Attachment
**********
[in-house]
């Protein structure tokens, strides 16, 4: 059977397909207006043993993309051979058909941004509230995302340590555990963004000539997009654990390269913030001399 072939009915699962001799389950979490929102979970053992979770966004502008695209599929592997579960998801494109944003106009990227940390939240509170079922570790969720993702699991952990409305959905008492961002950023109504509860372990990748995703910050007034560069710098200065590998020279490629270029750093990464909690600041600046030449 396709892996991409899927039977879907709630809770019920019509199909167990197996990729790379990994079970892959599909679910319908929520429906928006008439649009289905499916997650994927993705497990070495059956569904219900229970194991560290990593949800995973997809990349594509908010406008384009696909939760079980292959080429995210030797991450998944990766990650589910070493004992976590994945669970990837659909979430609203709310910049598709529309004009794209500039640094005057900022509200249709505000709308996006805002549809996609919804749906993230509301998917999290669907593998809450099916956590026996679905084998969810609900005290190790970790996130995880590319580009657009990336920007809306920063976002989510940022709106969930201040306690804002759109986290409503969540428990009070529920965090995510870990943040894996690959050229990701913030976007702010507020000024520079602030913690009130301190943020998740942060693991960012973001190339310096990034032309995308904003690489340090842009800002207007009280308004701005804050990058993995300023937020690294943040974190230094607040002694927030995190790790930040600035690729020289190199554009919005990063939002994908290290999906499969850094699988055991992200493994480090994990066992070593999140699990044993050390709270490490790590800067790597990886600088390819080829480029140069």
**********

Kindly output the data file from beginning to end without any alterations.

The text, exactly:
[in-house]
């Protein structure tokens, strides 16, 4: 059977397909207006043993993309051979058909941004509230995302340590555990963004000539997009654990390269913030001399 072939009915699962001799389950979490929102979970053992979770966004502008695209599929592997579960998801494109944003106009990227940390939240509170079922570790969720993702699991952990409305959905008492961002950023109504509860372990990748995703910050007034560069710098200065590998020279490629270029750093990464909690600041600046030449 396709892996991409899927039977879907709630809770019920019509199909167990197996990729790379990994079970892959599909679910319908929520429906928006008439649009289905499916997650994927993705497990070495059956569904219900229970194991560290990593949800995973997809990349594509908010406008384009696909939760079980292959080429995210030797991450998944990766990650589910070493004992976590994945669970990837659909979430609203709310910049598709529309004009794209500039640094005057900022509200249709505000709308996006805002549809996609919804749906993230509301998917999290669907593998809450099916956590026996679905084998969810609900005290190790970790996130995880590319580009657009990336920007809306920063976002989510940022709106969930201040306690804002759109986290409503969540428990009070529920965090995510870990943040894996690959050229990701913030976007702010507020000024520079602030913690009130301190943020998740942060693991960012973001190339310096990034032309995308904003690489340090842009800002207007009280308004701005804050990058993995300023937020690294943040974190230094607040002694927030995190790790930040600035690729020289190199554009919005990063939002994908290290999906499969850094699988055991992200493994480090994990066992070593999140699990044993050390709270490490790590800067790597990886600088390819080829480029140069």